This should go into every Rails API controller that you have, or if you have a base_controller for all API controllers then put it there.

If you can also access your app through a web browser then do not put this line in the application_controller as you will be creating a security vulnerability.

It is safe to remove csrf for API calls as the particular vulnerability can only be executed through a web browser.

Update 16th December 2013

I've seen some links to this answer and some other content which suggests a clarification. An API may be vulnerable to CSRF if you use web based authentication methods to authenticate the API - e.g. sessions or cookies.

There is some good detail in Is your Web API susceptible to a CSRF exploit?.

My advice still stands for users of RestKit as user credentials are unlikely to be based on sessions or cookies but rather usernames or api keys.

If your API can be authenticated with session or cookies then you should avoid skipping : verify_authenticity_token and you should think about moving to api key based authentication.

If your API can be authenticated with a username and password that is also used to authenticate on the web there is still a potential exploit, although it is less serious as it would require the user to type in their username and password to your site in the HTTP Auth challenge box while visiting the site with the exploit. Again, for the best security you should think about moving to api key based authentication.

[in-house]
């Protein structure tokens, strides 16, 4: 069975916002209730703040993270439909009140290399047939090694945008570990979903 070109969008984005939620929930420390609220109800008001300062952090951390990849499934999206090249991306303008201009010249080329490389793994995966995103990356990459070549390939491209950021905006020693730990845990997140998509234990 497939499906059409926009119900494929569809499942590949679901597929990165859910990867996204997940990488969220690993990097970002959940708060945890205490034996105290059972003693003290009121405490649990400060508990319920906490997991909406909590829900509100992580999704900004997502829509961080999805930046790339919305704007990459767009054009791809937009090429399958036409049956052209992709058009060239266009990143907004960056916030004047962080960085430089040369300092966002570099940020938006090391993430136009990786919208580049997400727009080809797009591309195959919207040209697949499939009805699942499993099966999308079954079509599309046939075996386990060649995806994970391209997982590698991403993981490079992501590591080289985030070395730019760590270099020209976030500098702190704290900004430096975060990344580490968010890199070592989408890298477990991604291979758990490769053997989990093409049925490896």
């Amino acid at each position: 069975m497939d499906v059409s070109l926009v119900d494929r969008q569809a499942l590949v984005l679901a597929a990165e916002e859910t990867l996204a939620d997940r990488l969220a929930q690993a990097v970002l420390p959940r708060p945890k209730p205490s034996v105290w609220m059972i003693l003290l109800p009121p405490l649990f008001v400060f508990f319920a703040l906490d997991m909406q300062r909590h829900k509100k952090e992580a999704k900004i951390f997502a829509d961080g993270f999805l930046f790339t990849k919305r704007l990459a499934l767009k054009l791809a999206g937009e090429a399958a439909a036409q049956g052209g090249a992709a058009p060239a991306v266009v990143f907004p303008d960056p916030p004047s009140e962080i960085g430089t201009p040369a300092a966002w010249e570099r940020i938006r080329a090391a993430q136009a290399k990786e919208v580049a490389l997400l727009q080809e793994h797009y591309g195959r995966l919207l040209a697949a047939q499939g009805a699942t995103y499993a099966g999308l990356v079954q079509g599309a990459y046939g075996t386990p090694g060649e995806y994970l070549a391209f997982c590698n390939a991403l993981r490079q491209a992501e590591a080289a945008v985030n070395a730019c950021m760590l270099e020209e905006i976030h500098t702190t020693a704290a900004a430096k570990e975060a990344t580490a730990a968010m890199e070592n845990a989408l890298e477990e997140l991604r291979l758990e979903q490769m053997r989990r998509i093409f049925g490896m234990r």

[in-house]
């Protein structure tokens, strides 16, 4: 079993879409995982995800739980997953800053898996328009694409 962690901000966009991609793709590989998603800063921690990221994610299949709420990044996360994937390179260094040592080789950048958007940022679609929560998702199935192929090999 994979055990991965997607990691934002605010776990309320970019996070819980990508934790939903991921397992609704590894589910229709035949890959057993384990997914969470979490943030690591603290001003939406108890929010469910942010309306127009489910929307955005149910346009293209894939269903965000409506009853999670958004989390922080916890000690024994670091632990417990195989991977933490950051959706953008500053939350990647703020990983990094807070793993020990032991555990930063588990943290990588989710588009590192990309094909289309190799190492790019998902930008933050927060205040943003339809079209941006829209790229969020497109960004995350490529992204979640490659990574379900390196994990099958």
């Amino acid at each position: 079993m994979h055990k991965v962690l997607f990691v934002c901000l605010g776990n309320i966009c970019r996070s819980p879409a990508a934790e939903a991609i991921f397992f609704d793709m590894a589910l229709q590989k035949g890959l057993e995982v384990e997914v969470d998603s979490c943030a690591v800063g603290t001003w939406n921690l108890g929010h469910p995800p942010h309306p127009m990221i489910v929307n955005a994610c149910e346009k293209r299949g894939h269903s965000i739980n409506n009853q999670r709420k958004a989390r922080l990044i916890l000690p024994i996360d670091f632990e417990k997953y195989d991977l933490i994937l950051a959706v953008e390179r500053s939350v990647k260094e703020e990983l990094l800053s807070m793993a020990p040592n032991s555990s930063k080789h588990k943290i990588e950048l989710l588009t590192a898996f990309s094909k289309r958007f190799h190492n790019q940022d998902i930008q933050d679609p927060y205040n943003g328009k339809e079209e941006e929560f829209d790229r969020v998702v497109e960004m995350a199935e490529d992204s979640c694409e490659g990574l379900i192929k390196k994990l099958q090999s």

It's worth noting that I don't agree that you need to add :only => [:your_method] for additional protection, provided that you have isolated api controllers, your api is not mixed with your web responses and you are not using session or cookies. If these are in place you can safely add the skip_before_filter into a base_controller for your api.

Sunday, July 11, 2021
answered 5 Months ago

EDIT >> I posted this answer in a blog post as well: []

EDIT 2 >> This was changed in Rails 3.0.4. See follow up post here: []

After researching it for a while, I decided to dig a bit into the rails code documentation to find out.

Starting here:

protect_from_forgery adds a before_filter on verify_authenticity_token which is shown below:

# File actionpack/lib/action_controller/metal/request_forgery_protection.rb, line 95
95:       def verify_authenticity_token
96:         verified_request? || raise(ActionController::InvalidAuthenticityToken)
97:       end

And the verified_request? is shown here:

# File actionpack/lib/action_controller/metal/request_forgery_protection.rb, line   
104:       def verified_request?
105:         !protect_against_forgery? || request.forgery_whitelisted? ||
106:           form_authenticity_token == params[request_forgery_protection_token]
107:       end

Finally request.forgery_whitelisted?:

   # File actionpack/lib/action_dispatch/http/request.rb, line 126
126:     def forgery_whitelisted?
127:       get? || xhr? || content_mime_type.nil? || !content_mime_type.verify_request?
128:     end

Notice xhr?. xmlHttpRequest is whitelisted and is not on the protect_from_forgery list. So it appears that this is by design.

After researching further on xmlHttpRequests it appears that there are restrictions on running them across domains, which makes it unnecessary to apply the csrf check on xhr.

Tuesday, August 17, 2021
answered 4 Months ago